However, she never got more than minimal treatment for her mental health conditions. By "minimal treatment," I mean she had an absent doctor who prescribed her antidepressants and benzos with which she essentially self-medicated, though I don't think she's addicted to them per se.

I could be totally reading this in and if so, I apologize. But in this sentence I think I feel a note of, "she's not trying hard enough to get treatment" or "she's acting more like an irresponsible drug addict than a responsible person who is caring for their health the best they can."

If she has a doctor who prescribed her medication, then she's not "self-medicating" and all the loaded things that are implied by that. She sought help properly, and is following her doctor's instructions as given - she's doing exactly what she is "supposed" to do. It's not her fault that she's receiving shitty care.

Seeing a doctor once a month, who doesn't return your calls, may be the very best care you can get if you are poor under the public health care system. Getting another doctor... who's to say another doctor in that system would be better? If she can't get out of bed, and she can't eat, there might not be too many ways for her to go doctor-shopping, anyhow.

Honestly, I would really suggest just being her friend. I think for a lot of people who are severely mentally ill, one of the hardest things about it is the loneliness, the isolation, the feeling that you are a useless burden who nobody wants to deal with, who is just dragging down everyone's life. And I think that creates a cycle where that feeling gets overwhelming and just makes the mental illness worse.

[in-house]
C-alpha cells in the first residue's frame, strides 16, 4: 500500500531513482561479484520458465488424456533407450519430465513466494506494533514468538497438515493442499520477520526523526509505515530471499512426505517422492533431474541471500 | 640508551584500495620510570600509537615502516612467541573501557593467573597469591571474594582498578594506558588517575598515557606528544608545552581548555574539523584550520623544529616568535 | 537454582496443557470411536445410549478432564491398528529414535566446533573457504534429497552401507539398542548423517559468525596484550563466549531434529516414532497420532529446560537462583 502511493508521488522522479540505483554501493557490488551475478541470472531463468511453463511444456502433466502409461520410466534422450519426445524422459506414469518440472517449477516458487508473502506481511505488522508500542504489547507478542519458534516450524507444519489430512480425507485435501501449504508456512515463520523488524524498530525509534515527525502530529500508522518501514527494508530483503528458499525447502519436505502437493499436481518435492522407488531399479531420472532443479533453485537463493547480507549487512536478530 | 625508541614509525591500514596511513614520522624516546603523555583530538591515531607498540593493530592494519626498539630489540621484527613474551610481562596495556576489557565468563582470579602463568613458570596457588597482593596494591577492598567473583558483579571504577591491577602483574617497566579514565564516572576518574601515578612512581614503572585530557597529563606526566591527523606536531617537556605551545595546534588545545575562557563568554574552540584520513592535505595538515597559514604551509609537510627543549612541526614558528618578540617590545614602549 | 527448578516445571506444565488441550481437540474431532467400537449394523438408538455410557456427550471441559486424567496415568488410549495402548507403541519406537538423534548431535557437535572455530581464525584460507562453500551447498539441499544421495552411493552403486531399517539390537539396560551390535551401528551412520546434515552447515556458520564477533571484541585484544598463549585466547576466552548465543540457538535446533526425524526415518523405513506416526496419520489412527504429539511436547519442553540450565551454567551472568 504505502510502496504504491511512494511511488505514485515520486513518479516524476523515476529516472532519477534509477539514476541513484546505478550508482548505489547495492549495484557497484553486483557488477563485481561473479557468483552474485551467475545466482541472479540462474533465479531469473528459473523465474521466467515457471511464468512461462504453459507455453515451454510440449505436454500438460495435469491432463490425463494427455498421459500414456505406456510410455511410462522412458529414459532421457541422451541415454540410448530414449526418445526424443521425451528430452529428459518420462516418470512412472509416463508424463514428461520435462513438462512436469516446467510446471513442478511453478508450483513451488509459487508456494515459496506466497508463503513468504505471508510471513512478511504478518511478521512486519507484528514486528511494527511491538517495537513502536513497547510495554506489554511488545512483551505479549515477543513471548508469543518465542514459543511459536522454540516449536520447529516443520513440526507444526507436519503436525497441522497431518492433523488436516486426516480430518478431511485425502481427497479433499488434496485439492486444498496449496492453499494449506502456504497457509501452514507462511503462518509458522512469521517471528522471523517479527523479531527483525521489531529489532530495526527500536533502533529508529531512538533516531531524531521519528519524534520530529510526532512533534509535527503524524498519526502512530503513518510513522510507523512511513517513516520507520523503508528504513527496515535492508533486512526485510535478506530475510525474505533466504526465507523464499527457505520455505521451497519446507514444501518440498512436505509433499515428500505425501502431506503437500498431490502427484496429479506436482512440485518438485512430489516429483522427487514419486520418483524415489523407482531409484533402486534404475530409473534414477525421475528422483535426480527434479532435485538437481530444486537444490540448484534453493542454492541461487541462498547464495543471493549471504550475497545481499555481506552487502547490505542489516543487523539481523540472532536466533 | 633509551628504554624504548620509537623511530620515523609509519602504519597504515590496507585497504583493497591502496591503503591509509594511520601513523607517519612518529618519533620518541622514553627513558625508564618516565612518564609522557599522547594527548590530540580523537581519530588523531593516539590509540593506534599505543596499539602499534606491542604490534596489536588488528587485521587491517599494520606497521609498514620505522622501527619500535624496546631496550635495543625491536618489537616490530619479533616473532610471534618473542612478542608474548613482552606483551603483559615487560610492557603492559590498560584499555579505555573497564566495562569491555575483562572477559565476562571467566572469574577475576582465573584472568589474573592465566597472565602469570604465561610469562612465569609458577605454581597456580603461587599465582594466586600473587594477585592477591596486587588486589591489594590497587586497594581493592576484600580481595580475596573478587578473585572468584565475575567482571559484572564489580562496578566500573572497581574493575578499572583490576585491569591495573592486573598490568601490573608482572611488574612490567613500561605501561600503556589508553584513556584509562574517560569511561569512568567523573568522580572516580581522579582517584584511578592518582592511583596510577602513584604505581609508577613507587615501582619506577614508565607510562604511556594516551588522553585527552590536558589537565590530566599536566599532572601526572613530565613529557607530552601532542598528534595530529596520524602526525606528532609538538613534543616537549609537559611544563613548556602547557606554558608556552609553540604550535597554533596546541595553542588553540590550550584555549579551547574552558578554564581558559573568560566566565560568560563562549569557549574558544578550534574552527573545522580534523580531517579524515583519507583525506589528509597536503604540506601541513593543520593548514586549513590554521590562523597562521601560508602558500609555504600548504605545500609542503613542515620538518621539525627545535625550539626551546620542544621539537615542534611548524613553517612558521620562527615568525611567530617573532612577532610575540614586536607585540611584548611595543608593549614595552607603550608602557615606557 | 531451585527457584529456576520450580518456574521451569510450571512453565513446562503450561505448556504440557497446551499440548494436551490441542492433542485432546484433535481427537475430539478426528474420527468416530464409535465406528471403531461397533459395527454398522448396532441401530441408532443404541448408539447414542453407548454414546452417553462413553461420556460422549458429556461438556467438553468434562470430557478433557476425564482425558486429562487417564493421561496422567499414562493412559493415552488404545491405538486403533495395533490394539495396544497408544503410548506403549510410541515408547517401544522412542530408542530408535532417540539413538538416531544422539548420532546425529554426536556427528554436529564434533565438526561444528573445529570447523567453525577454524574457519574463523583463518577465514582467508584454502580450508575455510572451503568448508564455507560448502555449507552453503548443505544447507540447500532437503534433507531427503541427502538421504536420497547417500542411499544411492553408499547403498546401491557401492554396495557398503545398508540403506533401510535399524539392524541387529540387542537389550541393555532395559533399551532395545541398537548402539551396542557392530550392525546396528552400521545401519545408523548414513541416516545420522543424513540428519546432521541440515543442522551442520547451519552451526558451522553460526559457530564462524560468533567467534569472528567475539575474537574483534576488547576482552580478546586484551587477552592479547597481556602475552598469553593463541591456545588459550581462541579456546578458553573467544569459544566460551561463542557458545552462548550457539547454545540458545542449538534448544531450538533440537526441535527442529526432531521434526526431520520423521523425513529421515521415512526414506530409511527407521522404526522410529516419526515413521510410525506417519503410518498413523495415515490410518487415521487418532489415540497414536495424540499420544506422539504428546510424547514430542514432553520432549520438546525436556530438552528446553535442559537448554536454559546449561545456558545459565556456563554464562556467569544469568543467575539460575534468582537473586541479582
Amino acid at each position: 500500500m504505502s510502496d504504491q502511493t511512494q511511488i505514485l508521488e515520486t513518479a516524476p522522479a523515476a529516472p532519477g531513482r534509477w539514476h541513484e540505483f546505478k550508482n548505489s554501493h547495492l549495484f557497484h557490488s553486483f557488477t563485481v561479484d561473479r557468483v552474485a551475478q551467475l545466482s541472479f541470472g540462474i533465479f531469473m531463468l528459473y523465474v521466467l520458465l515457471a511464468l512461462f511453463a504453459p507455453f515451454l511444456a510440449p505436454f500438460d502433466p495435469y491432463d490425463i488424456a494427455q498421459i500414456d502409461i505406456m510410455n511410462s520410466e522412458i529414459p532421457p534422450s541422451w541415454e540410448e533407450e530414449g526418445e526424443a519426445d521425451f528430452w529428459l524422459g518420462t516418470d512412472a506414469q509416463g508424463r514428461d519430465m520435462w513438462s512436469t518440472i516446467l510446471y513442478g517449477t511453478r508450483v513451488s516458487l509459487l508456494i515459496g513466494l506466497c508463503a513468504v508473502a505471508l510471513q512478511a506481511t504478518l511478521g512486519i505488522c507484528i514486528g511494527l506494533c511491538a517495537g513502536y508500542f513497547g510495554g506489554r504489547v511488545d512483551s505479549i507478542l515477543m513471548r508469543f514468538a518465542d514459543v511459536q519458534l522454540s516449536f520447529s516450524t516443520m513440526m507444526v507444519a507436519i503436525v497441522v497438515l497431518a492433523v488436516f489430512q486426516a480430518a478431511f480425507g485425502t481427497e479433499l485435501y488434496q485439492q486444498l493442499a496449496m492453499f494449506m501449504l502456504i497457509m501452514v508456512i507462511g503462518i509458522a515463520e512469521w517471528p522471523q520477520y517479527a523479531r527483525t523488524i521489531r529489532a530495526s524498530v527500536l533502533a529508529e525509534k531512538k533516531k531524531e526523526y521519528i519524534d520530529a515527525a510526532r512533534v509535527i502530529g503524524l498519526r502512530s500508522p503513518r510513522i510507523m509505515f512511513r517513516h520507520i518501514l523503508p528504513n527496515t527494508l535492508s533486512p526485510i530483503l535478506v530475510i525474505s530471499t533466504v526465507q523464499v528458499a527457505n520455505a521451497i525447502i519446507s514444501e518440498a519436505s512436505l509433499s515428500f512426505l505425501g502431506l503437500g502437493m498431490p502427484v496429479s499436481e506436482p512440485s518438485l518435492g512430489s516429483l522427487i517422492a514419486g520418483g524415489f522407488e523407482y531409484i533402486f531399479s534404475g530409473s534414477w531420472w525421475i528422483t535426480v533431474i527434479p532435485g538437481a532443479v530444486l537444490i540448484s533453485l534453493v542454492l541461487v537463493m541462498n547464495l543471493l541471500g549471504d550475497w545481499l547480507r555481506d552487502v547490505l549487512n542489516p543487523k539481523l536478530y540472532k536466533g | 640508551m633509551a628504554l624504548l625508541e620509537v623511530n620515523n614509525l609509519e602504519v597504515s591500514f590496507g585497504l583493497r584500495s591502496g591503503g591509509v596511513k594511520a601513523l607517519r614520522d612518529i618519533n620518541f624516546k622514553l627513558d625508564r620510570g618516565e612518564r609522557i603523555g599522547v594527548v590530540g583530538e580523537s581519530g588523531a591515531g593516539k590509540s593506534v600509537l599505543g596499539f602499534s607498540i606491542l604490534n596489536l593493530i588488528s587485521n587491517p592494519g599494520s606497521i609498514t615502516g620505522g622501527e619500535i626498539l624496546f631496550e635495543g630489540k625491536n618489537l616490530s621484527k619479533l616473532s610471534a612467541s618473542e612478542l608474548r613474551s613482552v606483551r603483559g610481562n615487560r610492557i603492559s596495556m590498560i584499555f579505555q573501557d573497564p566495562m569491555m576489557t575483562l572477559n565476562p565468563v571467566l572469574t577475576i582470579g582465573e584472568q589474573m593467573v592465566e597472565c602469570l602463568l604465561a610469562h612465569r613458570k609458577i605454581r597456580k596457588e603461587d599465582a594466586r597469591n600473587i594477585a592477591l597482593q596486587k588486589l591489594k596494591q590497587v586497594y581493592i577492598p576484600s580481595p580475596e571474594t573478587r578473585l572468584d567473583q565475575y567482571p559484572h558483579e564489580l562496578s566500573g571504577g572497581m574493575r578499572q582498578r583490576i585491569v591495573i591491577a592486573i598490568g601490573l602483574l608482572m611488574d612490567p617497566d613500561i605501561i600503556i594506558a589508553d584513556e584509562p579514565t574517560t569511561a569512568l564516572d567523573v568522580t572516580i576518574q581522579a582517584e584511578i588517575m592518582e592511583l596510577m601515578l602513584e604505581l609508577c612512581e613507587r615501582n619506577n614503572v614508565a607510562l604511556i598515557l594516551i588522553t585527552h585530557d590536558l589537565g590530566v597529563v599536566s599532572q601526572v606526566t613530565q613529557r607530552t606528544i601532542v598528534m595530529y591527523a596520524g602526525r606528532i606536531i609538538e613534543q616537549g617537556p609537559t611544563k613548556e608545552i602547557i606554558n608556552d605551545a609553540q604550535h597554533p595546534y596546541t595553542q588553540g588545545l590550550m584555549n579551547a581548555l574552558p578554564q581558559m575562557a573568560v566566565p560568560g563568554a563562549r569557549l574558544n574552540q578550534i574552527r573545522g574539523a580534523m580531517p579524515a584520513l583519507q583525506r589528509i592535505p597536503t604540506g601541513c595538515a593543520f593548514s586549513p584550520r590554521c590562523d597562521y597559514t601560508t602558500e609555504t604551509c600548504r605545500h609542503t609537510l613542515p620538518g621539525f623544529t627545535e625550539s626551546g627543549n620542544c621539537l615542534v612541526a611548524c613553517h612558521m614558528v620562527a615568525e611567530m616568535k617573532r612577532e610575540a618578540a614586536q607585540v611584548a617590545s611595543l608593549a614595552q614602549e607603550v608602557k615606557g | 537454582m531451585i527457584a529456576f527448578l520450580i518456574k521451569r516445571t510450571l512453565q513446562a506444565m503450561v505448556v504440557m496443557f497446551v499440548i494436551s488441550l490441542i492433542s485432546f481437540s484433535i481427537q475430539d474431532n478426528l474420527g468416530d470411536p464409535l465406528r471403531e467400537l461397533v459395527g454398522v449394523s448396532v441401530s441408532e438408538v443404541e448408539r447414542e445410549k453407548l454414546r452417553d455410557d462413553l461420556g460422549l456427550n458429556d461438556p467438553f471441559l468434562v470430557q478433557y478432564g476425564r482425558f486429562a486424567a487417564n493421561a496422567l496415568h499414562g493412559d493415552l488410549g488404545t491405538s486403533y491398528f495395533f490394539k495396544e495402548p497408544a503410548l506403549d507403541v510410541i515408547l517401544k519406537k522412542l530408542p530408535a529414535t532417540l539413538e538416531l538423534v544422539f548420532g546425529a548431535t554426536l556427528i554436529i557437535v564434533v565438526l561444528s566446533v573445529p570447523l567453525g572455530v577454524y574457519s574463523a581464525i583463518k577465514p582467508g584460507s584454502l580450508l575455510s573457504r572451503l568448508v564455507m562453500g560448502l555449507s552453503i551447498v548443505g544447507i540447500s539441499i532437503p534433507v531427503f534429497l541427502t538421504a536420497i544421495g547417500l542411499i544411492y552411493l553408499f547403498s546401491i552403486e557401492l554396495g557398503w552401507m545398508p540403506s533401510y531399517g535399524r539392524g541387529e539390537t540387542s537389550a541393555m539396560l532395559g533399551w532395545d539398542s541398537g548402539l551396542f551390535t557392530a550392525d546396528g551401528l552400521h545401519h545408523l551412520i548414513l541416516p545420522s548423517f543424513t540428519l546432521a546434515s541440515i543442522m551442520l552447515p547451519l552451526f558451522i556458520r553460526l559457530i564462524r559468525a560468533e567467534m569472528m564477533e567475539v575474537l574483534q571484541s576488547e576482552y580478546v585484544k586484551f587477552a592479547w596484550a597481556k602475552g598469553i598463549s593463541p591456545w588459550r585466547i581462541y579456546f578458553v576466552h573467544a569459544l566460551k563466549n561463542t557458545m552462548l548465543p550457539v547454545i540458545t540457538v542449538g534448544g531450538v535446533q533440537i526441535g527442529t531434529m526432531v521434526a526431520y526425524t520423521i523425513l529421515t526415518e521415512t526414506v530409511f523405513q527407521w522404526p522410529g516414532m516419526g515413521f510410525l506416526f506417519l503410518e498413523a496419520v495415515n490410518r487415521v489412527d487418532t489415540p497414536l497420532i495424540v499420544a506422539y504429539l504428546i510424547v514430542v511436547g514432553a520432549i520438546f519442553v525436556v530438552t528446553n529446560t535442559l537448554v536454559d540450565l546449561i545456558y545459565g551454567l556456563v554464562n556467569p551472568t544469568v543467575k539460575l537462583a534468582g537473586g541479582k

I think one of the best things you can do for her is just go spend time with her, hang out, watch TV and have a good time, like you mentioned. You can ask her if she needs help and give her what she asks for, if you're willing to.
posted by cairdeas at 5:10 PM on May 28, 2013 [3 favorites]

Her previous "absent" doctor gave her only minimal treatment? Her current doctor doesn't return her calls? (Perhaps she never even called them!) She takes the prescribed doses of her drugs or "maybe one extra pill"? I'm sorry, but do you have any PROOF of any of this, or are you just going on what your friend tells you? The fact that she *does* get better while she's in a psych ward and under a 24/7 watch, says to me that she chooses not to follow doctors' orders if she can possibly avoid doing so.

Pretty much all you can do for her is be a friend, and try to convince her to follow her prescriptions exactly.
posted by easily confused at 5:19 PM on May 28, 2013

Here is one place to start to look for resources for her. (I'm not in Massachusetts, but it looks legit.)

I am essentially the first line of defense in her life

Hopefully the link will help you find others to help advocate for her. Be a friend, as others have said, but remember to take care of yourself. Best of luck to you both.

Here is another online resource that may be of help.
posted by trip and a half at 5:33 PM on May 28, 2013

If she is not asking for your help, then your well-meaning advice is about as welcome as dieting advice when you are happy with the food choices you are making. She has been offered professional help several times while hospitalised and she is choosing to make her own decisions despite what you think of the consequences. Just be her friend.
posted by saucysault at 6:27 PM on May 28, 2013